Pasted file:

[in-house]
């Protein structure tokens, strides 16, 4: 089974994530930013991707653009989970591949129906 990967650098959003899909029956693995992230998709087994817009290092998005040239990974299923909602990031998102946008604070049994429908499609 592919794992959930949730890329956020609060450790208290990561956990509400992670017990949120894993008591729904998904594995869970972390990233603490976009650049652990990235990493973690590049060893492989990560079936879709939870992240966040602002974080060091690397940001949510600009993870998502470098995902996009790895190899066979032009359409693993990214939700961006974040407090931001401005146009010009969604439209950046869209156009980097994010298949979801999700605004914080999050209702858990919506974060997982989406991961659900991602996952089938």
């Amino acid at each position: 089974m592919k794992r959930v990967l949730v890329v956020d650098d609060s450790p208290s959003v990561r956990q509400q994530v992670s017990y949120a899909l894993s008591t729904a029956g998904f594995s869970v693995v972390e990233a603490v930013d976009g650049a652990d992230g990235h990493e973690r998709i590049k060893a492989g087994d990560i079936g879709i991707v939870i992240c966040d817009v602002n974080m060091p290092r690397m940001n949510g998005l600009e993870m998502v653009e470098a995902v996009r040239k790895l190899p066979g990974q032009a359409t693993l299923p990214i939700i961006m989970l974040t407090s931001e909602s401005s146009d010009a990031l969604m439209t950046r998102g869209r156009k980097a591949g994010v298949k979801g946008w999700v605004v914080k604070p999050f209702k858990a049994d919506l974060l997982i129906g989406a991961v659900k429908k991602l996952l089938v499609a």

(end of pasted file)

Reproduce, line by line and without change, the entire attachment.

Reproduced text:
[in-house]
């Protein structure tokens, strides 16, 4: 089974994530930013991707653009989970591949129906 990967650098959003899909029956693995992230998709087994817009290092998005040239990974299923909602990031998102946008604070049994429908499609 592919794992959930949730890329956020609060450790208290990561956990509400992670017990949120894993008591729904998904594995869970972390990233603490976009650049652990990235990493973690590049060893492989990560079936879709939870992240966040602002974080060091690397940001949510600009993870998502470098995902996009790895190899066979032009359409693993990214939700961006974040407090931001401005146009010009969604439209950046869209156009980097994010298949979801999700605004914080999050209702858990919506974060997982989406991961659900991602996952089938």
């Amino acid at each position: 089974m592919k794992r959930v990967l949730v890329v956020d650098d609060s450790p208290s959003v990561r956990q509400q994530v992670s017990y949120a899909l894993s008591t729904a029956g998904f594995s869970v693995v972390e990233a603490v930013d976009g650049a652990d992230g990235h990493e973690r998709i590049k060893a492989g087994d990560i079936g879709i991707v939870i992240c966040d817009v602002n974080m060091p290092r690397m940001n949510g998005l600009e993870m998502v653009e470098a995902v996009r040239k790895l190899p066979g990974q032009a359409t693993l299923p990214i939700i961006m989970l974040t407090s931001e909602s401005s146009d010009a990031l969604m439209t950046r998102g869209r156009k980097a591949g994010v298949k979801g946008w999700v605004v914080k604070p999050f209702k858990a049994d919506l974060l997982i129906g989406a991961v659900k429908k991602l996952l089938v499609a």